Splicing regulatory factors in breast cancer hallmarks and disease progression
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Esmee Koedoot1, Liesanne Wolters1, Bob van de Water1 and Sylvia E. Le Dévédec1
1 Division of Drug Discovery and Safety, LACDR, Leiden University, Leiden, The Netherlands
|Sylvia E. Le Dévédec,||email:||[email protected]|
Keywords: hallmarks of cancer; breast cancer; alternative splicing; splice factors; RNA sequencing
Received: April 23, 2019 Accepted: August 29, 2019 Published: October 15, 2019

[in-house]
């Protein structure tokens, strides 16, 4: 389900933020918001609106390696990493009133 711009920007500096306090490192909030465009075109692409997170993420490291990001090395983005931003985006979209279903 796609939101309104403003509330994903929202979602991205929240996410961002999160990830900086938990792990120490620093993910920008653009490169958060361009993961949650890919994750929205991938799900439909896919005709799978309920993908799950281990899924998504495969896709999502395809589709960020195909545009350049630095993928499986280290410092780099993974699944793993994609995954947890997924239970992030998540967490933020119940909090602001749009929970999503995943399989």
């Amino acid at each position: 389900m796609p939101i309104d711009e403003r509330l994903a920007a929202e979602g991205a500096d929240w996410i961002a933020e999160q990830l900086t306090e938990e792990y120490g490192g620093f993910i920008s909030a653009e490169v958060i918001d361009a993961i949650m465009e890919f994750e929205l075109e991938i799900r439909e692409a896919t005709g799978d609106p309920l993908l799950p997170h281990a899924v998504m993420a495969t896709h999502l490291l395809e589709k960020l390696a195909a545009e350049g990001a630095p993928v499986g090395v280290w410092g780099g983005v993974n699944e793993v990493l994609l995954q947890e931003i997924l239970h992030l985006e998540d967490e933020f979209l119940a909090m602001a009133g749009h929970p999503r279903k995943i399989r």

By regulating transcript isoform expression levels, alternative splicing provides an additional layer of protein control. Recent studies show evidence that cancer cells use different splicing events to fulfill their requirements in order to develop, progress and metastasize. However, there has been less attention for the role of the complex catalyzing the complicated multistep splicing reaction: the spliceosome. The spliceosome consists of multiple sub-complexes in total comprising 244 proteins or splice factors and 5 associated RNA molecules. Here we discuss the role of splice factors in the oncogenic processes tumors cells need to fulfill their oncogenic properties (the so-called the hallmarks of cancer). Despite the fact that splice factors have been investigated only recently, they seem to play a prominent role in already five hallmarks of cancer: angiogenesis, resisting cell death, sustaining proliferation, deregulating cellular energetics and invasion and metastasis formation by affecting major signaling pathways such as epithelial-to-mesenchymal transition, the Warburg effect, DNA damage response and hormone receptor dependent proliferation. Moreover, we could relate expression of representative genes of four other hallmarks (enabling replicative mortality, genomic instability, avoiding immune destruction and evading growth suppression) to splice factor levels in human breast cancer tumors, suggesting that also these hallmarks could be regulated by splice factors. Since many splice factors are involved in multiple hallmarks of cancer, inhibiting splice factors might provide a new layer of oncogenic control and a powerful method to combat breast cancer progression.
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